Secretarial work through the decades (1948-1992)

Location : Norwich

I was born and bred in Norwich, and started secondary school at the Blyth School. My parents: mother was a silk worker in a factory in Norwich and Dad was always involved in the shoe trade and he could turn a shoe inside out and make it and turn it back again. He was quite handy. I had one brother who was four years younger than me and then in the night of the Norwich blitz during the war, my sister was born. Brother was a teacher and after a short while of training and doing his national service for two years, he then went to Kenya where he taught English and craft – woodwork and metal work in Kenya for twenty years. My sister did office work, the same as me, only in a different way and she never went to a grammar school, she just carried on with normal school.

My first school was at Crooks Place (now Bignold) and I was there till a landmine was dropped on Vauxhall Street during the war. We were then housed at Jex Avenue and I had one year at Larkman School.

Into commerce – many jobs from leather to chickens

My first job was as a junior in the Blyth School office, because I changed my mind from going to college and decided to go into commerce and I was made a junior in the Blyth School office half time, and the other half of the time was spent in the commercial sixth form, learning how to hold a normal phone (both laugh). After that I was guided in to my first job which was as a secretary at Wills Leather Merchants and they also dealt with artificial dress jewellery. Whilst there, apart from doing my job, I taught myself to make leather gloves out of cape leather, some of which I lined. And I also taught myself how to make artificial jewellery; so I found that quite interesting.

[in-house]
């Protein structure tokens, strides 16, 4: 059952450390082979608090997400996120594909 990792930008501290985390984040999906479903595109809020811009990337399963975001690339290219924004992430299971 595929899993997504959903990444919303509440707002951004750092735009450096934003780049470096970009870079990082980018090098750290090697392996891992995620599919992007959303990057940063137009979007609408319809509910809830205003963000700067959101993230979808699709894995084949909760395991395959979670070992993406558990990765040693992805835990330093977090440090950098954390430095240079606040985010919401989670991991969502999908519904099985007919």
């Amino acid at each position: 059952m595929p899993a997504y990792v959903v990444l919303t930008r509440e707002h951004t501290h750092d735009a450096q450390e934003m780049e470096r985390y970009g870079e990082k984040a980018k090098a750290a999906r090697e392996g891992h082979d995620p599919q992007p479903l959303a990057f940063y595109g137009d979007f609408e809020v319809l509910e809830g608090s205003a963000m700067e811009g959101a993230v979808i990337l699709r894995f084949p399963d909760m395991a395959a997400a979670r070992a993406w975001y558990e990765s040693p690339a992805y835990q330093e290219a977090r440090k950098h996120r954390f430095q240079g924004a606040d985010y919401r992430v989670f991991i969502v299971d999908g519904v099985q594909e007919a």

After two years I thought I’d have a move and I went on to Read’s Flour Millers down near Carrow Bridge and I was there about a year but having to ride my bike four times up and down Dereham Road to Carrow Bridge and back again, I decided that I’d have a change.  I answered an advert for Broadland Chick Hatchery and Turkey Farm in Old Catton and then worked for Mrs Mussellwhite who was a very interesting person and she did talks and lectures on the radio, as well as being head of the Broadland Chick Hatchery. Whilst there I learnt how to put the eggs into the machines where they were for about three weeks and most of the job was being on top of getting the invoices out exactly three weeks before the chicks were due to hatch so that everyone got their incubators or their machinery and things ready for the chicks when they arrived.

 

Broadland Chicken Hatchery

Broadland Chicken Hatchery 1950s

 You were obviously doing secretarial and admin work. How did you train initially and what do you remember about the equipment you used?

I just had to get on with it and I didn’t do any special training, I just got on with what was there and what had to be done.

You learnt how to do shorthand?

Oh, yes. I’d done shorthand and typing at Ipswich Road College as well as at the Blyth School and I used to go there to do extra shorthand and typing, and cooking, at Ipswich Road for several years, to get up to speed and do it correctly.